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mayor-pete.jpg

'Mayor Pete' Covers the Rise of Pete Butitgieg But Papers Over the Fall

By Dustin Rowles | Film | November 23, 2021 |

By Dustin Rowles | Film | November 23, 2021 |


mayor-pete.jpg

Remember Pete Buttigieg? No, not the Secretary of Transportation incarnation who unfairly gets dragged for taking paternity leave. And no, not the hotshot progressive who entered the race with an eye toward outflanking Bernie on the left, who embraced socialist policies before he rejected them. And no, not the incarnation that ran as hard as he could toward the center in an effort to outflank Biden after Elizabeth Warren usurped his position on the left — the one who couldn’t stop talking about his military service a few months after he couldn’t stop talking about all the languages he spoke. And no, not the Pete Buttigieg that went on Fox News and occasionally made fools of Fox News anchors, either.

Actually, I don’t know which Pete Buttigieg we were supposed to remember. There were so many Pete Buttigiegs along the way!

I had hoped that the new documentary, Mayor Pete (now on Amazon Prime), might shed some light on the real Pete Buttigieg, but mostly what the doc wants to do is redefine Buttigieg as an inspirational figure for the gay community, a loving husband who overcame his struggles with his sexual identity to make a losing but successful run as one of the nation’s first openly gay presidential candidates. And maybe that’s OK! Maybe that’s all that Pete Buttigieg needed to be in 2020, a guy who help to open the door and fielded all the necessary questions so that maybe the next openly gay presidential candidate might be able to run without their sexual orientation becoming an issue. To be honest, by the end of his campaign, it was barely an issue anymore for Buttigieg, in part because of his inability to connect with people of color or anyone, really, outside of the states of Iowa and New Hampshire.

Mayor Pete, which comes from Jesse Moss, the same director responsible for the spectacular Boys State, is mostly a fluff piece, a behind-the-scenes look at Buttigieg’s campaign. It is not a particularly insightful one. In fact, near the end, I nodded off and woke up only to see Buttigieg ending his campaign. I rewound to see how long I’d been asleep only to discover that it’d only been nine minutes. Mayor Pete spends roughly an hour and 20 minutes on the rise of Buttigieg, peaking with the Iowa caucus, but only nine minutes covering his precipitous fall, much of which is covered in a musical montage.

Mayor Pete nods toward what initially led to his unraveling — his inability to manage the shooting of a Black man by a white police officer in Sound Bend, Ind., the town in which Pete was the mayor — but Buttigieg never really processes or even confronts what was an obvious weakness for him, besides at one point saying that he needed to appear at events that made him look “less white.” Neither does the documentary track Buttigieg’s move from the left to the right, or what were some obviously politically calculated moves that backfired.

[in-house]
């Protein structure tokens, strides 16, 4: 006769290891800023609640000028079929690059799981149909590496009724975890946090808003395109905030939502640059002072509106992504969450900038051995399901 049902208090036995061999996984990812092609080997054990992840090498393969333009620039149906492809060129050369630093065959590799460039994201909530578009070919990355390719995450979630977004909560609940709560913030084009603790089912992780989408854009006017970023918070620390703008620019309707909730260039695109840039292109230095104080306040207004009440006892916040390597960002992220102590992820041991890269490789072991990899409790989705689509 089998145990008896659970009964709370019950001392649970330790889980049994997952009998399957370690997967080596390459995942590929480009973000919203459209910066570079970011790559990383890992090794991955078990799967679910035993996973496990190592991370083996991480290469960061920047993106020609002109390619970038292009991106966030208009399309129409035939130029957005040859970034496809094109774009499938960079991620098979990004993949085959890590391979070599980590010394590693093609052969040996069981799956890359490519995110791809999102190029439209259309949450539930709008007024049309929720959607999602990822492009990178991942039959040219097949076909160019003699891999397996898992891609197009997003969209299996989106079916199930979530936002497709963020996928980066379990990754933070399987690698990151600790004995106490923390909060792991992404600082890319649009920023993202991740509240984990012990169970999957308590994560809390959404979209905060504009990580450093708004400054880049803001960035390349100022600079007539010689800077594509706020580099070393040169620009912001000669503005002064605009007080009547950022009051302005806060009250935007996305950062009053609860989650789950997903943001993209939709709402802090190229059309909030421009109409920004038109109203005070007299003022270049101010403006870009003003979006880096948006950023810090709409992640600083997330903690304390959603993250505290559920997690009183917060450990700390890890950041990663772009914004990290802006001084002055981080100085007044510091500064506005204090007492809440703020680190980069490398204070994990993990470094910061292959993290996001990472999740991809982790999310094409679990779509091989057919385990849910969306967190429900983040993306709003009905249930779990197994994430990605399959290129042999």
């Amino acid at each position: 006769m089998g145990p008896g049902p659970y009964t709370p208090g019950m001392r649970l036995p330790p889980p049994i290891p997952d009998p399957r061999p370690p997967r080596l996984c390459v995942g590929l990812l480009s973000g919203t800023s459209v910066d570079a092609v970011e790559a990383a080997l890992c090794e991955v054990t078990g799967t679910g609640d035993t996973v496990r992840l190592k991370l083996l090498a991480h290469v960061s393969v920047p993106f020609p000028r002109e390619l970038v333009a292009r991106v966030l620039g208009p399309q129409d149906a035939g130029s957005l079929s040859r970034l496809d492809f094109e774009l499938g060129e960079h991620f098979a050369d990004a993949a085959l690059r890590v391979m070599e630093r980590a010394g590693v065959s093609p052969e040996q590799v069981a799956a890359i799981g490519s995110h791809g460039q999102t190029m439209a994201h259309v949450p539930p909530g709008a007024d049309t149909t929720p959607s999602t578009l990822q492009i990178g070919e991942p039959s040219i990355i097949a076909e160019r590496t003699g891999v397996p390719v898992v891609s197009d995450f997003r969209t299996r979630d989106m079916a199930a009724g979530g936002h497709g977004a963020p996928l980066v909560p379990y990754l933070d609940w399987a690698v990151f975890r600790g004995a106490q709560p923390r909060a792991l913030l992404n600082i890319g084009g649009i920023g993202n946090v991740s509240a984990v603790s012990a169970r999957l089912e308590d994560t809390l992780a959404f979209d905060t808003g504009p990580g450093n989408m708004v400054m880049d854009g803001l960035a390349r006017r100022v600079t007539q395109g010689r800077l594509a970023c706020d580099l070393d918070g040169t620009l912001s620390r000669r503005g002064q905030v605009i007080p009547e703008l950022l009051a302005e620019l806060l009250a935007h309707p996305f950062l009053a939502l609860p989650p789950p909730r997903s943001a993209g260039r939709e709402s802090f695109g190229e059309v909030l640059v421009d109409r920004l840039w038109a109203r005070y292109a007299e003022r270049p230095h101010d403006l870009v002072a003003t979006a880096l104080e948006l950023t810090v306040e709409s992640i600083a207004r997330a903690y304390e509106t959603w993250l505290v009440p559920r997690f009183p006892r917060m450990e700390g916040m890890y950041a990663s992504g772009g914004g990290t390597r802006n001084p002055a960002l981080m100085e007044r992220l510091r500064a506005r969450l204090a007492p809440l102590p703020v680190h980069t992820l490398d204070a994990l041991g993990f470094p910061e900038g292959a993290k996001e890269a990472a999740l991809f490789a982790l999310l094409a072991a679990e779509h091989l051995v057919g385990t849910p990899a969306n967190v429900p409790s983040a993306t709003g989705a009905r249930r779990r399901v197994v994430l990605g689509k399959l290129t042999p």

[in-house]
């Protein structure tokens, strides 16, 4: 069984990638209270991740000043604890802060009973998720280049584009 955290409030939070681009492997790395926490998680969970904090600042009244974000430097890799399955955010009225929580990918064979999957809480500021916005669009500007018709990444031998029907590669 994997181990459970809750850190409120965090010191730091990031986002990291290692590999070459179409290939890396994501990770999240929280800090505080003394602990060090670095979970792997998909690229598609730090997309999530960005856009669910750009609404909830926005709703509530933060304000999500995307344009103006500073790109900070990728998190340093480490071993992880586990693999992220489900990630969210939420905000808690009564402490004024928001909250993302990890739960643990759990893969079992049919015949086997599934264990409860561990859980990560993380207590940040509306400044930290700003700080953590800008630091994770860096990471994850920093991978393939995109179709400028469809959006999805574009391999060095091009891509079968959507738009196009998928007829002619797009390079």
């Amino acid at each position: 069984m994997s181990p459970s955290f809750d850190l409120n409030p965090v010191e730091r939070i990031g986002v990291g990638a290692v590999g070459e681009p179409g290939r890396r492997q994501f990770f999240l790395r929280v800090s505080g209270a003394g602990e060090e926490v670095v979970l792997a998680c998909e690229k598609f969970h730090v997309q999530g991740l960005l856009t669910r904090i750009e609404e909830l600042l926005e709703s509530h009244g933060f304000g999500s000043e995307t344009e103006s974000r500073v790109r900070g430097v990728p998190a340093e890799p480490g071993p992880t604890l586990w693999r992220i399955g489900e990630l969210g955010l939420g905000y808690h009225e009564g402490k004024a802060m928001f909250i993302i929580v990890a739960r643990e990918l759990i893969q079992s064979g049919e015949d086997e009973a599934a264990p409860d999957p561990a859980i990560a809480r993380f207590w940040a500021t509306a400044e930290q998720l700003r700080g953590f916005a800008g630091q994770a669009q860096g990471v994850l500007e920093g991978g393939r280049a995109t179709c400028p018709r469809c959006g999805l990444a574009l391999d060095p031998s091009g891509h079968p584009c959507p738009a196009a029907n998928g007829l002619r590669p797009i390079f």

Whenever the documentary brushes up against anything touchy or difficult, it seems to fall back on Buttigieg’s sexual orientation, or cut to his more charismatic husband, Chasten, for a pep talk. Buttigieg reminds himself that he just “needs to be authentic” on at least two occasions, but in maybe the only genuinely and honestly raw moment of the entire documentary, Buttigieg also concedes that maybe he can’t “let loose,” and that maybe “this is the genuine me,” and by that, he means the sort of stiff wonk who is great at obliterating others’ hypocrisy but who is neither reflective nor capable of making truly honest connections with anyone besides his husband. I don’t know if Buttigieg would have fared any better in his campaign had he leaned into that persona, but I think he’d have won the respect of more Democrats if he’d remained true to himself and more consistent in his policies.

I’ve seen a number of these campaign docs now — they seem to be great fodder for film festivals — but whether you like Buttigieg or not, Mayor Pete is not one I’d recommend. There’s nothing new here. It’s a collection of talk-show and debate appearances we’ve already seen interspersed with behind-the-scenes moments that the candidate clearly knows are being filmed. At one point, he’s signing bills and singing a song from “Schoolhouse Rock.” It’s carefully curated. There are no epiphanies. No come-to-Jesus moments. No mistakes acknowledged and lessons learned. It’s a facile piece of agitprop about the rise of a political figure that treats his loss as an afterthought because one imagines Buttigieg is not done being a candidate and wouldn’t want to spoil any upcoming races by admitting a weakness or showing some candor. It’s a shame, too, because not only is Mayor Pete a lousy political doc, but I don’t know any more about the man after watching the documentary than I did before I started. But I would absolutely vote for Chasten as mayor of my town.

Mayor Pete is currently streaming on Amazon Prime Video.

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Dustin is the founder and co-owner of Pajiba. You may email him here, follow him on Twitter, or listen to his weekly TV podcast, Podjiba.



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